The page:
A new 'crowd-sourced' play uses witness testimony to show how one city refused to be defined by an act of violence.

A new 'crowd-sourced' play uses witness testimony to show why one city refused to be defined by an act of violence.

Finish Line is a documentary-style play telling stories of bravery, resilience and recovery surrounding the 2013 Boston Marathon bombing.

Rather than re-create the event or focus on the Tsarnaev brothers, who were responsible for the attack, co-creators Joey Frangieh and Lisa Rafferty decided to hone in on those who gained strength from the tragedy.

Specifically, they wanted to share the stories of those who ran 26.2 miles, turned around and ran back to save the lives of others.

The duo enlisted the help of volunteers to conduct interviews in order to paint a comprehensive picture of how the tragedy affected people.

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Actors rehearsing Finish Line

Where possible, survivors would interview other survivors so that the end result feels like a production made by the community for the community.

Produced by the Boston Theater Company, the play begins on the day of the bombings and ends at the marathon finish line one year later.

The show’s 10 actors studied audio of the interviews so that every line, pause and emphasis remains true to the source material.

Joey Frangieh, artistic director of the production company, took a break from a run of preview performances at Boston’s NonProfit Center to talk about pulling it all together.

Why did you decide to use theatre to tell this story?
There is something raw, real and dangerous about live theatre. There is no art form more personal than actor-to-audience, human-to-human. To see a tangible, living, breathing person performing is the most real form of art. In a live performance, what you see is what you get. If an actor forgets a line, trips, burbs… it’s all right in front of you.

What does the play set out to achieve?
The bombings were a horrific act and 15 April, 2013 will go down in history as an awful, awful day. But the community that came together to support those affected and the bravery of so many first responders was, and continues to be, inspiring.

Finish Line is being is told through the exact words of runners, EMTs, police officers, doctors, nurses, spectators, clergy, students and many others who were impacted, directly or indirectly.

This is not my story we are telling. It is the story of the 26,000 runners who entered a race in 2013. It is the story of the 500,000 spectators, the 646,000 Bostonians, the 6.7 million people living in Massachusetts, and the 318 million people who live in the United States. It is the story of a city, a state and a country that didn’t allow an act of violence to define it.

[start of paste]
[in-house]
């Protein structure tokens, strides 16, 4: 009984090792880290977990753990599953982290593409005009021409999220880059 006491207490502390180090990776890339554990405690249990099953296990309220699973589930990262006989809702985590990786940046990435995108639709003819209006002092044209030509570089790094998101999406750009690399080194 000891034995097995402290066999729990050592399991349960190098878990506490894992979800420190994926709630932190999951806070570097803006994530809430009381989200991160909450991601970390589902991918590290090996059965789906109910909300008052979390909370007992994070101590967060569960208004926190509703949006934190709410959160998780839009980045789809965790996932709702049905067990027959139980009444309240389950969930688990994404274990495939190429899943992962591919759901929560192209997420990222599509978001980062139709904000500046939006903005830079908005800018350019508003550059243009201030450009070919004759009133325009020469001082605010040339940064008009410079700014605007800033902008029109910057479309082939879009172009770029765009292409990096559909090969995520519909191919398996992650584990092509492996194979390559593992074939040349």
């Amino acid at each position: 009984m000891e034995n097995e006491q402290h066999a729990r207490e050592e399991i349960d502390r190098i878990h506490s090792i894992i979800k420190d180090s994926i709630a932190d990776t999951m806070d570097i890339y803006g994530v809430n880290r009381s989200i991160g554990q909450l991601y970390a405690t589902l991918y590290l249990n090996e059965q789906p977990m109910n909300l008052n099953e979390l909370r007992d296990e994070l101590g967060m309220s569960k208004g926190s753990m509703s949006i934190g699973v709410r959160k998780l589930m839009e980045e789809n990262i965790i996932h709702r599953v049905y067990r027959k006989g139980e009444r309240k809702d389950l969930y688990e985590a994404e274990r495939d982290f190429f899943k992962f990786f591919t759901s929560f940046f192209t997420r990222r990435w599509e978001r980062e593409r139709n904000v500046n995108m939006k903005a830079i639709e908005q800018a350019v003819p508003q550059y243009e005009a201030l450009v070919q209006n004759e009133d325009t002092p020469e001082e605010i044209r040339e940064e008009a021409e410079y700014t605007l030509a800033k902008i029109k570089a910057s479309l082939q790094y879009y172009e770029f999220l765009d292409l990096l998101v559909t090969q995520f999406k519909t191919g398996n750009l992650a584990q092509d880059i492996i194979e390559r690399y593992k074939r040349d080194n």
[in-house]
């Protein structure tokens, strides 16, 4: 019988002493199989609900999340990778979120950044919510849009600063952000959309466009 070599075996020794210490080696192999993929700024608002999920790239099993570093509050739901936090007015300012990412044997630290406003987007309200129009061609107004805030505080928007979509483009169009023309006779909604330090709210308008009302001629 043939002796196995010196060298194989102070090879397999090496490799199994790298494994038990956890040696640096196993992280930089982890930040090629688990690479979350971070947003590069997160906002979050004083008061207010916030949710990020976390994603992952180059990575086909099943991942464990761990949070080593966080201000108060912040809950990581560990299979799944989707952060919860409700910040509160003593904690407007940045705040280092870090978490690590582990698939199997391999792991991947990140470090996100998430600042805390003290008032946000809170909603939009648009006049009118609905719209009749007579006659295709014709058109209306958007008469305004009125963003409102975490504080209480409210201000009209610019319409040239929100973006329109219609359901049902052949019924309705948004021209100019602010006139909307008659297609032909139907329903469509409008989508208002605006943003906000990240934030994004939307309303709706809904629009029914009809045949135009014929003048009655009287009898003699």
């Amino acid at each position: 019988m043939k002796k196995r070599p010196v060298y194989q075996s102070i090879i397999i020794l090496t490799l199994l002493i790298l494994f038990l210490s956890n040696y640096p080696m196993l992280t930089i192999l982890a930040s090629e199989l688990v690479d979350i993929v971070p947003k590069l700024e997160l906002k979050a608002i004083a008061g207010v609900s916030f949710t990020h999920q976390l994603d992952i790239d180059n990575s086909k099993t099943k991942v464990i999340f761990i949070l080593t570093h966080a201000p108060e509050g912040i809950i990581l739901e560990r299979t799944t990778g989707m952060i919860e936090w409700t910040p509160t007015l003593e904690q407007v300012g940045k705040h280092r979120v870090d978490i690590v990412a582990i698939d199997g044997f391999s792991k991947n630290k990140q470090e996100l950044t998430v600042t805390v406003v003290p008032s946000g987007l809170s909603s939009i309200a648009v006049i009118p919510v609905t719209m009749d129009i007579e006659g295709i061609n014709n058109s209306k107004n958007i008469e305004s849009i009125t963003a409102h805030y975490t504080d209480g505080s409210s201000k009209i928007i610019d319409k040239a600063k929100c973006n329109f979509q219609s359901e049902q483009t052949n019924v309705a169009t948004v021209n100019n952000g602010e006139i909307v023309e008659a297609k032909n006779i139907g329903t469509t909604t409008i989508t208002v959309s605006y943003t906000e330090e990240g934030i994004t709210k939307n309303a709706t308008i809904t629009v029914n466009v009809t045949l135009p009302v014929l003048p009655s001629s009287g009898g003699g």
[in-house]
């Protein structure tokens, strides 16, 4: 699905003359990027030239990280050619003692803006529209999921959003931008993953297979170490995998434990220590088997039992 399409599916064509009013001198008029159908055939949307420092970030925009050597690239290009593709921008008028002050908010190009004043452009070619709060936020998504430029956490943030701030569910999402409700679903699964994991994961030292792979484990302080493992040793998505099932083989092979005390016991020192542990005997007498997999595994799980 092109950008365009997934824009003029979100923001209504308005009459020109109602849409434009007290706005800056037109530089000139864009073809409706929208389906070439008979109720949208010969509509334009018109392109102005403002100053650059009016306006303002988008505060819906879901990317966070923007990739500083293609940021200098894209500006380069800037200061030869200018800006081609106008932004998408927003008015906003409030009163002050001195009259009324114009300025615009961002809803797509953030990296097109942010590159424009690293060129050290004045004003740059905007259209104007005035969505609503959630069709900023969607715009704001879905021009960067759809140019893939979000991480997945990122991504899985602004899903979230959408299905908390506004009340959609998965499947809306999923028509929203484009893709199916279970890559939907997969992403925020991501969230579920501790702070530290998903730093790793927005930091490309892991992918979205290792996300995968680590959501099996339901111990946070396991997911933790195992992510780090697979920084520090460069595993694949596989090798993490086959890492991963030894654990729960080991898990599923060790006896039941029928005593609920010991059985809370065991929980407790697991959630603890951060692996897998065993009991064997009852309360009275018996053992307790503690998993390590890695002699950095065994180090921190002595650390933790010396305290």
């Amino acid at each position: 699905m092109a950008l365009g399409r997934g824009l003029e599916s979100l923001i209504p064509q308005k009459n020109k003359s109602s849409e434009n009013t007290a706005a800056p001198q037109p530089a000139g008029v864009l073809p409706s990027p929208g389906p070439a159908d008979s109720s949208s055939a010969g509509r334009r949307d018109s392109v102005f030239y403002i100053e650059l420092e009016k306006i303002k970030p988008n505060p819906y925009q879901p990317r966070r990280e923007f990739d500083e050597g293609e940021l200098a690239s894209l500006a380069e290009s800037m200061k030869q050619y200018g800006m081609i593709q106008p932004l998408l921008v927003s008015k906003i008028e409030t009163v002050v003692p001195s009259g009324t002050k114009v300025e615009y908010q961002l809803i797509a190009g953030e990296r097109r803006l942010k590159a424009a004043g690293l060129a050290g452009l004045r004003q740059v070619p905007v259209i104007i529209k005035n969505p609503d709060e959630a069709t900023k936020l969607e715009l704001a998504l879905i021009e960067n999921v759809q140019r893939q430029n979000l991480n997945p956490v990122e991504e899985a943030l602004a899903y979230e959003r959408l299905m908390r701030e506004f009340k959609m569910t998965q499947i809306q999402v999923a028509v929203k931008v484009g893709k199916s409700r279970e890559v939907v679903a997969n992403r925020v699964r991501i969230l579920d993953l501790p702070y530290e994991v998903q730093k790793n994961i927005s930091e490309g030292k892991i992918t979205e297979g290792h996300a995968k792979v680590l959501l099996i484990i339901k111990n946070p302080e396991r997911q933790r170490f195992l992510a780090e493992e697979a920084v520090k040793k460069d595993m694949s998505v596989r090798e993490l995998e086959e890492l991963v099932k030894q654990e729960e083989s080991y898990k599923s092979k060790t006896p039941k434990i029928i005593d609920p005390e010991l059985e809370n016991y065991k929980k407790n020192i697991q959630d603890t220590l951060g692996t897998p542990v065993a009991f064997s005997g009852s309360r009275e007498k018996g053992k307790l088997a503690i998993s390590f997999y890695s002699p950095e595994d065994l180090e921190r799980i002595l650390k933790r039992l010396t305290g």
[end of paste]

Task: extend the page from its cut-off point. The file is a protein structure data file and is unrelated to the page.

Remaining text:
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Co-creator Joey Frangieh

What was it like combing through all the interview material?
Very inspiring. At times, it is difficult to listen to the interview material because they are so emotional. But we have all been continuously inspired by all these stories. I often find myself sitting down to work for a few hours on the Finish Line script and all of a sudden, I realize it has been something crazy like 10 hours.

How easy or difficult was it to hone in on the moments you would use?
This was the most difficult part of the process. We have 88 interviews ranging from 20 minutes to an hour. If we used all of them, the play would be over 40 hours long. Although only about 30 interviews are depicted in the show, all 88 impacted the script.

What most surprised you in the process of piecing together all these perspectives?
A handful of people who shared their stories with us have said, “Thank you.” Which has been incredibly humbling. They thank us for creating a platform for their stories to be heard, but we are so thankful and in debt to them for sharing their stories with us!

Would you like to see more art explore the aftermath and reaction to disasters? If so, in what mediums and where?
I started BTC to give a voice to those who aren’t always heard, to highlight stories and themes that represent what is at the core of the human condition and to encourage audiences to question. I fully support art as a form of coping with disasters.

Why did you decide not to recreate the bombings?
There will always be crazy terrorists who want to watch the world burn. We have no interest in promoting them or the things that they do. The goal of Finish Line is to provide a platform to showcase powerful stories of resilience, fierce determination and bravery.

What do you want people to take away from the show?
The show is about a community that refused to allow an act of violence to define itself. It mirrors a society that said, ‘You can kill us, but you can never kill our spirit.’ We all hope that people leave with a feeling that love is in fact stronger than hate.

Finish Line: The Untold Stories of the 2013 Boston Marathon is holding previews until 23 April before making its world premiere in 2017.
Check out the Boston Theater Company‘s official site for more information.

Feature illustration by Dylan O’Dowd, licensed under Creative Commons.
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